Work this week progressed much like the last. I have continued to do research on amnesty hearings and have worked on creating a survey for our Community Buying Clubs’ project. As this week was short due to a holiday, and there is not much more to report, I have decided to dedicate this blog to some of my experiences outside of work.
1. Drackensburg Mountains
This Thursday was Youth Day in South Africa so I was given a four-day, weekend which I took advantage of by going on an incredible road trip with some new friends. Our first stop: the Drackensburg Mountains. This was one of the most beautiful areas of the country I have seen thus far. We hiked up to the caverns where we saw original Bushman Paintings which are over 800 years old! We also took a beautiful hike up to some waterfalls where we had an amazing view of the valley below. Definitely my favorite adventure so far!
Our next stop of the road trip was Durban. Durban is a popular tourist destination in South Africa because of its beautiful beaches and warm climate, which we enjoyed after a cold and rainy week in Joburg. We took a tour to learn more about the city itself while also seeing some important landmarks. Afterwards, we walked the Golden Mile, the famous beachfront strip of Durban, down to the uShaka Marine World. We also went to the top of the Moses Mabhida Stadium (developed for the 2010 World Cup) where we had a panoramic view of the city.
3. Apartheid Museum
One of my first weekends here I visited the Apartheid museum. Touring the Apartheid Museum was both a fascinating and emotional experience. The museum takes you on a journey through different exhibits which recount the story of the apartheid. From its implementation in the 1940’s, to its ultimate end in 1994, the apartheid system horribly disadvantaged the black majority. More than 3.5 million non-white South Africans were removed from their homes and forced into segregated neighborhoods making this one of the largest mass removals in modern history. The museum walked visitors through the struggle of the black majority in its attempts to end this racist system. Given that much of my work relates to the atrocities committed during this era, it was an extremely eye-opening experience.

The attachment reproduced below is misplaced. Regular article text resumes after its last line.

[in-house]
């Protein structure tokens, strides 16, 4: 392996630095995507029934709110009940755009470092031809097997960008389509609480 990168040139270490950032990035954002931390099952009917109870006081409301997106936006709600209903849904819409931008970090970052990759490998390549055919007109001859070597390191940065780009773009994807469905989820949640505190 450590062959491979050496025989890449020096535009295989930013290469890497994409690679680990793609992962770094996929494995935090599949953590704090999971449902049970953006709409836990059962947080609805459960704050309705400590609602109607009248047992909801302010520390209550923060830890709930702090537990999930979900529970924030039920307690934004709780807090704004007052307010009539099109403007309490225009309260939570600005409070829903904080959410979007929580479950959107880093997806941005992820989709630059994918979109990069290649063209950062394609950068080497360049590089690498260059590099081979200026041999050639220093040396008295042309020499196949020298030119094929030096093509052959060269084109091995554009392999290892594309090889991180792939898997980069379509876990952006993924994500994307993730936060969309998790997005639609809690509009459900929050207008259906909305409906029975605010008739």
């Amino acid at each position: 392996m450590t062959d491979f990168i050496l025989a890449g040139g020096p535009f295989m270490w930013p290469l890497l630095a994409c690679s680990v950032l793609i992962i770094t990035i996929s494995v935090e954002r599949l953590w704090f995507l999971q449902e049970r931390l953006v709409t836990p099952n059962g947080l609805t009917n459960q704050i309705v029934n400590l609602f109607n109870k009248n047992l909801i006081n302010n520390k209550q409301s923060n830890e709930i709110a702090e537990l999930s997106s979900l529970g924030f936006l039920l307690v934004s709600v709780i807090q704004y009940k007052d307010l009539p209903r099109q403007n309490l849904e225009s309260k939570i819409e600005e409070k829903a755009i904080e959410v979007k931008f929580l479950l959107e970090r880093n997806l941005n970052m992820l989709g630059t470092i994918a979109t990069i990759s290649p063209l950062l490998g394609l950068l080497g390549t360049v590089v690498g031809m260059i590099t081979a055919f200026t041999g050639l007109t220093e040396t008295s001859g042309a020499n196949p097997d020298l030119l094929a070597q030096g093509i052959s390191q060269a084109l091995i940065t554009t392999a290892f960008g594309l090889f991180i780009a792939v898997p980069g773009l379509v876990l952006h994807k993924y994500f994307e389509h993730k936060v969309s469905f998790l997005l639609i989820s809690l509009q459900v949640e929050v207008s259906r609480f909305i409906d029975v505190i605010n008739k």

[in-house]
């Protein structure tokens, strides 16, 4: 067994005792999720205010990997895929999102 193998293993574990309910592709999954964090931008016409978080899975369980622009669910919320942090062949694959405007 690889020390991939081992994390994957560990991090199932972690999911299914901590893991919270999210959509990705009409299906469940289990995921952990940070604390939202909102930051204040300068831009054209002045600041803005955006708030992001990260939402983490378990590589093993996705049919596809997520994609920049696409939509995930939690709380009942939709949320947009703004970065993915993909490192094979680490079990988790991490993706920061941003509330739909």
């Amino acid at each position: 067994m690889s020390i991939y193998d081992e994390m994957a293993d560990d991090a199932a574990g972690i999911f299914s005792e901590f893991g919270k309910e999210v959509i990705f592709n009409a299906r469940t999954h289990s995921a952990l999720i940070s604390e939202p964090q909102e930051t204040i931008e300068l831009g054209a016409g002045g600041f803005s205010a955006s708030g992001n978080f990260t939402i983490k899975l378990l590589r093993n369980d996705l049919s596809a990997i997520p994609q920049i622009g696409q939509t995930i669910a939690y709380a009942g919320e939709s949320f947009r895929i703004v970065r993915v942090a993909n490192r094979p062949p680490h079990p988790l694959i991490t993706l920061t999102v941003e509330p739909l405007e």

I also had the opportunity to visit Soweto, one of South Africa’s townships. Soweto is best known for the uprising of 1976 when police opened fire on a group of 10,000 students who were marching in protest. This marked a major turning point in the apartheid struggle as it garnered support not only from around the country, but from the international community who imposed sanctions on the South African government. The journey through the city was quite eye opening as well as it was filled with informal settlements, demonstrating some of the vast levels of poverty that exist in this country.
5. City Tour: Johannesburg
Wanting to learn more about the city of Johannesburg, I decided to take a city tour. Ironically, one of the first stops on the tour was in the mining district, only one block away from where I work! I guess that means I’m in a good location. Still, I immediately began to doubt whether spending money on tour was worth it if I was going to be shown areas I walk through every day on my way to Khulumani. But those fears were quashed as the tour took us to numerous locations around the city, about which I knew nothing.
Most notably, the tour took us to Constitution Hill, an old prison that was chosen as the site for the new Constitutional Court in the mid 1990s. In addition, we saw the Carlton Center, better known as the “Top of Africa” because it is the tallest building on the continent. In the end I am very glad to have taken the tour as it was a great opportunity to see and learn more about the wonderful city of Joburg.